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WASHINGTON – E-mails showing a pattern of delay and possible obfuscation in processing WorldNetDaily.com, Inc.’s application for congressional press accreditation were recently purged from U.S. Senate Daily Press Gallery computers, the official who handled the application revealed Monday at a Senate hearing.
Other evidence key to the newssite’s case will remain secret, gallery lawyers have decided, citing congressional rules.
WorldNetDaily is appealing a Feb. 8 decision by the Standing Committee of Correspondents to deny it permanent press credentials. The popular newssite, with more than 2.5 million readers, applied for credentials a full year earlier, on Feb. 8, 2001. A decision on the appeal is expected within two weeks.
The committee objects to what it calls “cross-over ownership” between the for-profit newssite and Western Journalism Center, a 501(c)3 non-profit from which it was spun off in 1999. The panel also claims the site does not carry enough “original content.”
But a lawyer for WorldNetDaily argues that the Senate-controlled committee – made up of staffers from Bloomberg News, Reuters, Knight Ridder, Cox Newspapers and the Columbus Dispatch – is more concerned with the political nature of WorldNetDaily content, judging from 27 articles it picked as samples – most of which had “conservative” in the headline.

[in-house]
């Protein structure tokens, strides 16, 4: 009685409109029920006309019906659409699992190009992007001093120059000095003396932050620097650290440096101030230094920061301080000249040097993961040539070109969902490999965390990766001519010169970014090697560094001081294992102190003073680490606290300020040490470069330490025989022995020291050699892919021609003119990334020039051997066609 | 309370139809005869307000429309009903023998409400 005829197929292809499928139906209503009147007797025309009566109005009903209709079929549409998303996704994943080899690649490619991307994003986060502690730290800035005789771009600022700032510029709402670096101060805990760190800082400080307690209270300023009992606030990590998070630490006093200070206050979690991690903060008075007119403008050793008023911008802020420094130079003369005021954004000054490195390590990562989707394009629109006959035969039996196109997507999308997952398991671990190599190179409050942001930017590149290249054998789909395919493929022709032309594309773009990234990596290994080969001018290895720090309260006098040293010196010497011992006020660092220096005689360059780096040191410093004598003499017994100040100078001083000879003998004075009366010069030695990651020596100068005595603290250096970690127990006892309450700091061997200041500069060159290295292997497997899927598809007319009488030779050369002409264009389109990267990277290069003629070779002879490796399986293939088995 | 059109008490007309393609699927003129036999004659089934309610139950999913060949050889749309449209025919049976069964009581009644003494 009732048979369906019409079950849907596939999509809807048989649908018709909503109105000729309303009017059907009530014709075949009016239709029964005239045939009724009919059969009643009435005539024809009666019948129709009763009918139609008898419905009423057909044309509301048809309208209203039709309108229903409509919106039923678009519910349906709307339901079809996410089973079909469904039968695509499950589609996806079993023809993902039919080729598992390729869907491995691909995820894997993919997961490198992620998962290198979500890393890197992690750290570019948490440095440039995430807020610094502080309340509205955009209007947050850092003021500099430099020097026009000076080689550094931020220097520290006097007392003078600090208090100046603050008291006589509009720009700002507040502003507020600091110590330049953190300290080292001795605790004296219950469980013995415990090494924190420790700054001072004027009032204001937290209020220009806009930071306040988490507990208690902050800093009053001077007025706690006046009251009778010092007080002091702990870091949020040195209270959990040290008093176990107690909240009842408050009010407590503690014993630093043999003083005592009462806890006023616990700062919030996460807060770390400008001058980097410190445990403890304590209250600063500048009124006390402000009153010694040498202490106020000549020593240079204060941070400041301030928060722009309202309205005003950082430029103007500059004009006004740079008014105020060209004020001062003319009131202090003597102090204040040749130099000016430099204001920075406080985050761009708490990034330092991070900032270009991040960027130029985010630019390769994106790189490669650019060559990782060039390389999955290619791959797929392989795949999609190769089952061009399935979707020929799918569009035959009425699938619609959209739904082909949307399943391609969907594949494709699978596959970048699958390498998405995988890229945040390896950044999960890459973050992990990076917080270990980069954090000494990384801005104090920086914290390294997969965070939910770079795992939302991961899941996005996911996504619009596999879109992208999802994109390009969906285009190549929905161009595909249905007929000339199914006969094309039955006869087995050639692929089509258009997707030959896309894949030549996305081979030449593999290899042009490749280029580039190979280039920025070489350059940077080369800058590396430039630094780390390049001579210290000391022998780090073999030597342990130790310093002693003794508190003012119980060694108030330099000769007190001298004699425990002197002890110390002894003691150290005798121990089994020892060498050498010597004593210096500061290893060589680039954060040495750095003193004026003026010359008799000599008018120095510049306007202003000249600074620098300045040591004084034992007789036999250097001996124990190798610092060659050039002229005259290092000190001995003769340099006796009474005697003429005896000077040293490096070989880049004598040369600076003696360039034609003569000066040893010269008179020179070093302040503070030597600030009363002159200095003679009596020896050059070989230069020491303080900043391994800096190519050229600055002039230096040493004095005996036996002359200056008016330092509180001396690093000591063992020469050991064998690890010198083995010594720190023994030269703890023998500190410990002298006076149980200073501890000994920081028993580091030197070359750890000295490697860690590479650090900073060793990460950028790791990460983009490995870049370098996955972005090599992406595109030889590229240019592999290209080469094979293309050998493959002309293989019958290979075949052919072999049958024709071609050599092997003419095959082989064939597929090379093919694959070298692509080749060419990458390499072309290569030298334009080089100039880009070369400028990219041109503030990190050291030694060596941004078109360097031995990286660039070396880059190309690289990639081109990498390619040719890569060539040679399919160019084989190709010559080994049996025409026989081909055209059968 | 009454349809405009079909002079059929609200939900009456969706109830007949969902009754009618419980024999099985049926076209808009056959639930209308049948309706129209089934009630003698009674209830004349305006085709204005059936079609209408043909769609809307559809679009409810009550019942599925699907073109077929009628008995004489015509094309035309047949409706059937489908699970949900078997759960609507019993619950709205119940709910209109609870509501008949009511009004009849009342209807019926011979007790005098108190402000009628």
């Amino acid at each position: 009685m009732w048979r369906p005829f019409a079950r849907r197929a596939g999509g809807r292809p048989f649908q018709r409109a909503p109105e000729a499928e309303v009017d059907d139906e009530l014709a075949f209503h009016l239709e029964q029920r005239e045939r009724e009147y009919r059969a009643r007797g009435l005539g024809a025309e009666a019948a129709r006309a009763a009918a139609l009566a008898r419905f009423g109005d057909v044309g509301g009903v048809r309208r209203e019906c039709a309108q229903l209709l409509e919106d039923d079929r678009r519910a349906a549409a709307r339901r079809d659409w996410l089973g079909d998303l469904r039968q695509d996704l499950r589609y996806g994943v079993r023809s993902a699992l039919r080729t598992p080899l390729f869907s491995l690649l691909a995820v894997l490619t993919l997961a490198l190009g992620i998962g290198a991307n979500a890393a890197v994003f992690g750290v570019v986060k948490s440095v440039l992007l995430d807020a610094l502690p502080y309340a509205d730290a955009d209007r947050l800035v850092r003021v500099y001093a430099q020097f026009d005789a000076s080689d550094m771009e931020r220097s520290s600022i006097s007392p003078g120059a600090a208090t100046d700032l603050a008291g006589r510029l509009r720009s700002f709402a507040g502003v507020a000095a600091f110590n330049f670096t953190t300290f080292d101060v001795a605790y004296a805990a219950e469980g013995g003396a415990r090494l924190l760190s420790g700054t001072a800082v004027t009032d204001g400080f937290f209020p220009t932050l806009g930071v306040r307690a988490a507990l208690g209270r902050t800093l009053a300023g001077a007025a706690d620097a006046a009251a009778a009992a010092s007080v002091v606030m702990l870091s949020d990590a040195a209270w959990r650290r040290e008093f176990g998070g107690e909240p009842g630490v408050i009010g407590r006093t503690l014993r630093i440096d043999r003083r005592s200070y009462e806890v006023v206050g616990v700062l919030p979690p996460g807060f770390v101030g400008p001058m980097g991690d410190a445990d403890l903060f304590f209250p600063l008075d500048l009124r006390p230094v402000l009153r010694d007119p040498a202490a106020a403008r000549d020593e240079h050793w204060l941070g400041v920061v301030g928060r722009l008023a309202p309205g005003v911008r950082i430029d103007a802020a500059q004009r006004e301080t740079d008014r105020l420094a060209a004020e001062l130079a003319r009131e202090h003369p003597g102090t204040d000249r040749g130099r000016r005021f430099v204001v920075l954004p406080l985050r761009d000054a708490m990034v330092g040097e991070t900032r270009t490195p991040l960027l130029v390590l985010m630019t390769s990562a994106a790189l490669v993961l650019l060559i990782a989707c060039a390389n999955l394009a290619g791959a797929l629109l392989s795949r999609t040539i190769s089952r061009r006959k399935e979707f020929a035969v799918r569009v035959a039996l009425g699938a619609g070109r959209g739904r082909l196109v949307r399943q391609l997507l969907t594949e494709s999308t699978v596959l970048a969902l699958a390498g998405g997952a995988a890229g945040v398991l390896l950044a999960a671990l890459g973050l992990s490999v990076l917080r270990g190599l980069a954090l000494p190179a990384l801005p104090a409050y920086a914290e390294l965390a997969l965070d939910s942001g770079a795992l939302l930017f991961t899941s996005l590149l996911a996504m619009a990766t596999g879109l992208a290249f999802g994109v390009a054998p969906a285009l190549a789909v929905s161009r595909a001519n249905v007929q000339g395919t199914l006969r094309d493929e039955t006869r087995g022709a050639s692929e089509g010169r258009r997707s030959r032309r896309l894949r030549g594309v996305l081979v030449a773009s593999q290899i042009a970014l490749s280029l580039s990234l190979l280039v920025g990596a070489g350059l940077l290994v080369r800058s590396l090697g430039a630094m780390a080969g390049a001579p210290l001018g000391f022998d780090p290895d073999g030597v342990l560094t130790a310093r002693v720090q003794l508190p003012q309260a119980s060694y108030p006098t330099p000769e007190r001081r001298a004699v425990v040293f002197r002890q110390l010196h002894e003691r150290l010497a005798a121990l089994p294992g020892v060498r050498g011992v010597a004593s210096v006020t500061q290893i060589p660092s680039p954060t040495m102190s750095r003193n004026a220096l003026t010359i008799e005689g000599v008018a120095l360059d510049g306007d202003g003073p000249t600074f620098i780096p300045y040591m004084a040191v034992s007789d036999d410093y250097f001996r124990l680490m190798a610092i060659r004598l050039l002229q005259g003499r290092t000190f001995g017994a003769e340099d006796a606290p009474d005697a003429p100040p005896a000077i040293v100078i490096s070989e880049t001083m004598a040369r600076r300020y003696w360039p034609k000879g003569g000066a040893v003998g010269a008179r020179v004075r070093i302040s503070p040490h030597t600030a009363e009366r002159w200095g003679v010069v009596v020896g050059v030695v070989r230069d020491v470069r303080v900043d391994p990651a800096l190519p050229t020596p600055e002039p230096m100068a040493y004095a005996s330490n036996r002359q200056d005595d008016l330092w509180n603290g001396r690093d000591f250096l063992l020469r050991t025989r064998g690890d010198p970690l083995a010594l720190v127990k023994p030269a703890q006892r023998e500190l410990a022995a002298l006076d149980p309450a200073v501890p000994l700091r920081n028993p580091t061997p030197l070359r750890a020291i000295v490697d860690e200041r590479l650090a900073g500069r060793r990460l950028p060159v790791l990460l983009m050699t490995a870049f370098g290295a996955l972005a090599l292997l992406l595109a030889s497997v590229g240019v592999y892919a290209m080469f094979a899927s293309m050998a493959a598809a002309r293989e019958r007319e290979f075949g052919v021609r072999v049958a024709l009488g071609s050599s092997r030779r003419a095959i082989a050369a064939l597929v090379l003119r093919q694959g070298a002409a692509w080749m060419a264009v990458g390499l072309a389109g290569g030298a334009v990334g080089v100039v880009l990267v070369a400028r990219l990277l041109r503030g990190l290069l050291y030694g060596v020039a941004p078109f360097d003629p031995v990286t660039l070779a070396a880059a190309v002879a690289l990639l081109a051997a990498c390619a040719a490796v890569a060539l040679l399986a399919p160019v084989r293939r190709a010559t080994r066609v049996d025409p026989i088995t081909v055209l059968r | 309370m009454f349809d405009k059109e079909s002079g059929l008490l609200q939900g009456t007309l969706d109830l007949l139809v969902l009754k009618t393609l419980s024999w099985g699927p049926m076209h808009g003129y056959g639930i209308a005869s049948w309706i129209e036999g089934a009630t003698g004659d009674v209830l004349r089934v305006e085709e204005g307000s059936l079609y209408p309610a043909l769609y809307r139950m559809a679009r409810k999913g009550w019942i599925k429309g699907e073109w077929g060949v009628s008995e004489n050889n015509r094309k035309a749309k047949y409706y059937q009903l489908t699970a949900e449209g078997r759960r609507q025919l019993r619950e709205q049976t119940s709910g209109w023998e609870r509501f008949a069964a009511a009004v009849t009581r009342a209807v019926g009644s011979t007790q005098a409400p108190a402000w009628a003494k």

The committee also was under the erroneous impression that the site is associated with Judicial Watch and Richard M. Scaife, WND founder and Editor Joseph Farah pointed out at the hearing. He said it looks like gallery officials have a political vendetta.
Richard Ackerman, lawyer for the non-profit public-interest United States Justice Foundation, said that the committee appears to be engaged in “viewpoint-based discrimination” in denying WorldNetDaily full access to cover Congress.
If so, he warned, it would be a violation of the news organization’s right to equal protection under the First Amendment.
Committee chairman Bill Roberts of Bloomberg dismissed such concerns as “legal static.”
He said in his February letter that WND “must provide daily news with significant original reporting content” to pass the bar for accreditation.
But at Monday’s hearing, Roberts could not define “significant.” Ackerman called the committee’s method for determining original content “unscientific.”
Also, Ackerman noted that gallery lawyers refused to provide documentation shedding light on how other applicants, such as Planetgov.com, Al-Ahram International and Xinhua News Agency, were evaluated when they were approved. The lawyers said Congress is exempt from the Freedom of Information Act requests submitted by Ackerman.
“There’s clearly a problem with secrecy in the
gallery,” said veteran Washington newsman Patrick
Clawson, who was a member of the Senate’s Standing
Committee for Periodicals from 1989-91.
Clawson, who volunteered to speak on WorldNetDaily’s behalf at the hearing, called “unlawful” Roberts’ questioning of Farah, during which he pried into the newsgathering practices and financial history of the site.
“I’ve never seen anything so offensive in my life,” Clawson said.
While Clawson was speaking, committee member Jim Kuhnhenn of Knight Ridder motioned to an official, who in turn left the hearing room. Within minutes, three